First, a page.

A MINOR CYCLE collision turned a Majorcan holiday to tragedy when the son of a Romford taxi driver died of his injury. It ended with Spanish officials allowing the boy’s body to be taken from the holiday isle for a “practically unique” inquest England.
Sixteen-year-old Gary Conway and three other boys hired cycles to tour the island and had to pull up sharply to avoid a lorry.
Gary, of eastern-avenue East, Romford, was jabbed in the back with the handle-bars of a friend’s cycle.
His back bled a little but it looked like a small cut.
But when the family and friends had dinner at their hotel Gary went over to his parents’ table and complained of backache.
The Romford inquest last week cleared the Spanish hospital team of any liability.
Pathologist, Dr Alan Grant, said the hospital could not be expected to diagnose the condition “because it is more or less a unique happeniung.2
And Coroner Mr Harvey Kenshole said: “it seems to me that the clinical acumen is probably of a high order.”
For doctor’s diagnosed Gary’s condition as near as was possible by looking at the unusual X-ray.
The boy’s father, Mr. Martin Conway, told the inquest he took Gary upstairs-the bruise looked lager and he had difficulty in breathing.
Gary was given a prescription for suppositories but his father had trouble getting them dispensed and had to go to Palma.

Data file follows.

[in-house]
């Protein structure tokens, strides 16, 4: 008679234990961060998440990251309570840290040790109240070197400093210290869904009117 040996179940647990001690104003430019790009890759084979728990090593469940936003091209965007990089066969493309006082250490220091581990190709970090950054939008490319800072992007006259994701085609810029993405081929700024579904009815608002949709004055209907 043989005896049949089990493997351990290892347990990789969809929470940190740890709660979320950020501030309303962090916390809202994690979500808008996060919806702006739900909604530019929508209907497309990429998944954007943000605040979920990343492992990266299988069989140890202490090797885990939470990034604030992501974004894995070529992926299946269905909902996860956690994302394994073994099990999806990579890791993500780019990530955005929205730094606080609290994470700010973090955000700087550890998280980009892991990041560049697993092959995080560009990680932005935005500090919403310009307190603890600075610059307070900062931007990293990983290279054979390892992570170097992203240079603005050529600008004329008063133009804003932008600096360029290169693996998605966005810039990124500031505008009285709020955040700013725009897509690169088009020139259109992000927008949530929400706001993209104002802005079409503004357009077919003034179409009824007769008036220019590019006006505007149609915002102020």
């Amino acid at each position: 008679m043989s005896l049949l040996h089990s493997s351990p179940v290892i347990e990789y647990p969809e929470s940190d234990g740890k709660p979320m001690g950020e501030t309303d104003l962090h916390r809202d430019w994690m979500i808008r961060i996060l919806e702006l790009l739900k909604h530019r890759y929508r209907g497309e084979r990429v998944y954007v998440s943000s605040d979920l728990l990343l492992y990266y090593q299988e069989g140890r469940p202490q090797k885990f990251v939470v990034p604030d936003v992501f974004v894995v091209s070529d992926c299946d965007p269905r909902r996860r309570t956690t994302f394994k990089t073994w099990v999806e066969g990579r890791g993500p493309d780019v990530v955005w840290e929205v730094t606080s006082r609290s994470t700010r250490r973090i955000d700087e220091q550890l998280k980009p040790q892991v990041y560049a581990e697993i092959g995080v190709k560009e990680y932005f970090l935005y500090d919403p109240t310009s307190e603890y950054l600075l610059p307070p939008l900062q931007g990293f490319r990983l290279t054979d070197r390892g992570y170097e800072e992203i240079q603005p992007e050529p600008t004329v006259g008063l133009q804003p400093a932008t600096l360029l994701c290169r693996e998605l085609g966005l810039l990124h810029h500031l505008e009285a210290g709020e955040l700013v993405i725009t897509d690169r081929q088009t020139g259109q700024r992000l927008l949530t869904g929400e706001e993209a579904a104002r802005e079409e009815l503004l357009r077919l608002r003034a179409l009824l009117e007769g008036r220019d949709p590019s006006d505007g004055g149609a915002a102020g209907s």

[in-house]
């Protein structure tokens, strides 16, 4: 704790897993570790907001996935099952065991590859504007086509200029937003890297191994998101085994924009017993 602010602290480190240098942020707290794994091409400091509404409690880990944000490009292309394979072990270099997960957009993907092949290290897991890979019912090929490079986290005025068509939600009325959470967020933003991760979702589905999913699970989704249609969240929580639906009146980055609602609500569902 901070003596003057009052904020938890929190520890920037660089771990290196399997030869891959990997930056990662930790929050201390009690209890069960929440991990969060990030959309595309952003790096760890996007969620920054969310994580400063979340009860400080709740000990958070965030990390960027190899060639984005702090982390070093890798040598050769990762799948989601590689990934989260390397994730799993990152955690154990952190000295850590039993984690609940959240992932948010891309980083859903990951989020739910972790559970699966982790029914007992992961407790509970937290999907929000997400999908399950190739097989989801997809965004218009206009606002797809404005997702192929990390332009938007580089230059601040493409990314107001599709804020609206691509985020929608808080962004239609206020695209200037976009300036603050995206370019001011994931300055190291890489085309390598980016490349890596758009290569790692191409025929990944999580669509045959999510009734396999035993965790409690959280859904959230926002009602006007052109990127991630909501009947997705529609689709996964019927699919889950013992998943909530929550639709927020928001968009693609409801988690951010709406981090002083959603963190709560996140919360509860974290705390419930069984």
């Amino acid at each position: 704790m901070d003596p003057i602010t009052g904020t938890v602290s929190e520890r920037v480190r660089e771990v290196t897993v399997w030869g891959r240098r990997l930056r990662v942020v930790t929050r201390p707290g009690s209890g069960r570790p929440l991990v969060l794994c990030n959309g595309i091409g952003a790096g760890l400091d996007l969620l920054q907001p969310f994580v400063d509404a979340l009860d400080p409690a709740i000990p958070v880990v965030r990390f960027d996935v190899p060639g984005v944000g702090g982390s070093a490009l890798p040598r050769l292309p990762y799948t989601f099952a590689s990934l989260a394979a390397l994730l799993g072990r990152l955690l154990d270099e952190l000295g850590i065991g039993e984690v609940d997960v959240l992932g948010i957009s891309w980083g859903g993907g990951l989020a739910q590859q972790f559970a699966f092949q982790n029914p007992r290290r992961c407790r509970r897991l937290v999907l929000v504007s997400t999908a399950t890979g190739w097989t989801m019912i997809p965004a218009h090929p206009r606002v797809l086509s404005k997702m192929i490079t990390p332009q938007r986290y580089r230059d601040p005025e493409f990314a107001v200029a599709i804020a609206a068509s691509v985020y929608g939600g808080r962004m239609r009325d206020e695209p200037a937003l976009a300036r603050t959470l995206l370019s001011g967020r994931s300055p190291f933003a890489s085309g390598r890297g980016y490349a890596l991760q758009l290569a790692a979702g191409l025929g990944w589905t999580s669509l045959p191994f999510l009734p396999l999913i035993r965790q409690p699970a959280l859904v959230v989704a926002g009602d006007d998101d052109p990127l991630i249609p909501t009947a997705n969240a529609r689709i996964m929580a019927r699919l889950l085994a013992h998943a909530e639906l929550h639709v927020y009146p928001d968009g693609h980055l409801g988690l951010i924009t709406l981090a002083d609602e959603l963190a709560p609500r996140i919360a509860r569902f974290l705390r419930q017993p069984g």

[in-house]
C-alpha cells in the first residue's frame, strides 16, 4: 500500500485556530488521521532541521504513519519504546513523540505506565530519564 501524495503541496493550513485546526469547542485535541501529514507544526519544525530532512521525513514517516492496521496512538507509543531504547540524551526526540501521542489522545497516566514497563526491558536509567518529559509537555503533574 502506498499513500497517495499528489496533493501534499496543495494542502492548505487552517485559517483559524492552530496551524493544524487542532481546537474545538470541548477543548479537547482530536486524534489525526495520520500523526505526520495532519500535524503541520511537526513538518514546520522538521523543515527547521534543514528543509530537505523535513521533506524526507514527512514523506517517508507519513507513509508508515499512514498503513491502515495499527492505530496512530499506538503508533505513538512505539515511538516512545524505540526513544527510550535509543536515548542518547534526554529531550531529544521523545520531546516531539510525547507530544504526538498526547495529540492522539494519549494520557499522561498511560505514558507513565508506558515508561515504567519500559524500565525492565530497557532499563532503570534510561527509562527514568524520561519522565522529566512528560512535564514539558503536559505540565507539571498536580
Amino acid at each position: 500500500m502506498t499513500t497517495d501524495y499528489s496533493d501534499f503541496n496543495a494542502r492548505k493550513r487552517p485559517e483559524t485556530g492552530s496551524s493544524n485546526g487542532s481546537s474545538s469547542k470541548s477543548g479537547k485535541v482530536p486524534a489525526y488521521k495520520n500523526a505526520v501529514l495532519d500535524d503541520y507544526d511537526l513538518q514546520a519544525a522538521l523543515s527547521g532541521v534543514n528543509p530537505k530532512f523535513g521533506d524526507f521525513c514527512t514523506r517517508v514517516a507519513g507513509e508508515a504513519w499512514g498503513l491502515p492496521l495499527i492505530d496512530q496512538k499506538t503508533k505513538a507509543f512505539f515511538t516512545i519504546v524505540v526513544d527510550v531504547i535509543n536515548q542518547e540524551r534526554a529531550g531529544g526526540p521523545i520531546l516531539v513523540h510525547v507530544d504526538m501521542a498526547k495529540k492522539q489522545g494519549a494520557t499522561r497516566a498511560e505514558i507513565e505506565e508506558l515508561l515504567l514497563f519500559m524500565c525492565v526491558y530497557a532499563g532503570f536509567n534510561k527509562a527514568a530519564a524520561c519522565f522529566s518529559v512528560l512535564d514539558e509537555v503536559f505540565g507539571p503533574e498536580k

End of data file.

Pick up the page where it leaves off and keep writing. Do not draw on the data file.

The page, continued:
He was given the suppositories and tablet and went to bed, and his parents went for coffee.
ONE OF THE OTHER BOYS TOLD THEM Gary had been screaming with pain and they had called a doctor and Gary was taken to hospital at Palma by taxi.
He died on the day they were due to leave for home-after Gary’s father tried to give him the kiss of life.
Mr. Conway asked if the body could be brought back to England.
Coroner, Mr. Harvey Kenshole, said: “This inquest is a practically unique one for it is most unusual for a coroner in England and Wales to hold an inquest upon a death which has arisen in an incident in a foreign sovereign country which has its own forms of law.
“There are certain circumstances in which it is reasonable for the coroner to hold such an inquest and after I had discussed the matter with the Home office I was given a free hand to do as I saw fit.
“The handlebar of a companion cycle struck the boy’s back on the right hand side causing damage which was extremely complicated to unravel. In using my discretion I did not think it necessary for a jury to be here to hear this evidence.”
“And I find that this was an accidental death.”
Gary, a Havering Technical College student was buried at Waltham Abbey.
Dr. Grant, from Guy’s Hospital said the post mortem revealed that bleeding was caused by a tear in the wall of a man blood vessel.
He said: “This is a somewhat unique occurrence and possibly the flexibility of a young spine would make this a little more likely than in an older person.
“Death must have occurred as a result of some curious mechanical circumstances of the temporary distortion of the spine”.
The cause of death was rupture of the aorta due to injury.
Gary’s cousin, warehouse assistant Anthony Giles, aged 17, of Mashiters Hill, Romford, went on holiday with Conway’s and saw the collision.
He said the cycles were similar to the ones in this country and he saw Gary struck by the handlebar of the other bike as they took a slow ride back from a trip to an airfield.